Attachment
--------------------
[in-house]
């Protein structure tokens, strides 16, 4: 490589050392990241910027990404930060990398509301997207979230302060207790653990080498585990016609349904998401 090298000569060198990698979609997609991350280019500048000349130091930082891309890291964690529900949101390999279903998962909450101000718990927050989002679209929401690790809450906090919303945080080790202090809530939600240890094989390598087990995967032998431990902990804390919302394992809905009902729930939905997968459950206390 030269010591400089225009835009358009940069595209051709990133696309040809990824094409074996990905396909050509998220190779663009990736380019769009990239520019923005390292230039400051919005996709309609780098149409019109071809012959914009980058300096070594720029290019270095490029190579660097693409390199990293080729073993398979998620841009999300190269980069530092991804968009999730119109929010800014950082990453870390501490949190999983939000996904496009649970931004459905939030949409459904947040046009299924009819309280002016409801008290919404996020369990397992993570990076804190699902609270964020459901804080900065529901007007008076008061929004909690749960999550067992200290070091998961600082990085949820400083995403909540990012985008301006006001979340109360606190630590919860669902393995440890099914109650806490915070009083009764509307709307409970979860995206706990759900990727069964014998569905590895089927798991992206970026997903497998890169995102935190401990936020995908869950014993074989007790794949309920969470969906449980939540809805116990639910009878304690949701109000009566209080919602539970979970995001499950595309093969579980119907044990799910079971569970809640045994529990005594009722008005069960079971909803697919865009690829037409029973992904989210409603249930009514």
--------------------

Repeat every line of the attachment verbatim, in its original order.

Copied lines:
[in-house]
């Protein structure tokens, strides 16, 4: 490589050392990241910027990404930060990398509301997207979230302060207790653990080498585990016609349904998401 090298000569060198990698979609997609991350280019500048000349130091930082891309890291964690529900949101390999279903998962909450101000718990927050989002679209929401690790809450906090919303945080080790202090809530939600240890094989390598087990995967032998431990902990804390919302394992809905009902729930939905997968459950206390 030269010591400089225009835009358009940069595209051709990133696309040809990824094409074996990905396909050509998220190779663009990736380019769009990239520019923005390292230039400051919005996709309609780098149409019109071809012959914009980058300096070594720029290019270095490029190579660097693409390199990293080729073993398979998620841009999300190269980069530092991804968009999730119109929010800014950082990453870390501490949190999983939000996904496009649970931004459905939030949409459904947040046009299924009819309280002016409801008290919404996020369990397992993570990076804190699902609270964020459901804080900065529901007007008076008061929004909690749960999550067992200290070091998961600082990085949820400083995403909540990012985008301006006001979340109360606190630590919860669902393995440890099914109650806490915070009083009764509307709307409970979860995206706990759900990727069964014998569905590895089927798991992206970026997903497998890169995102935190401990936020995908869950014993074989007790794949309920969470969906449980939540809805116990639910009878304690949701109000009566209080919602539970979970995001499950595309093969579980119907044990799910079971569970809640045994529990005594009722008005069960079971909803697919865009690829037409029973992904989210409603249930009514």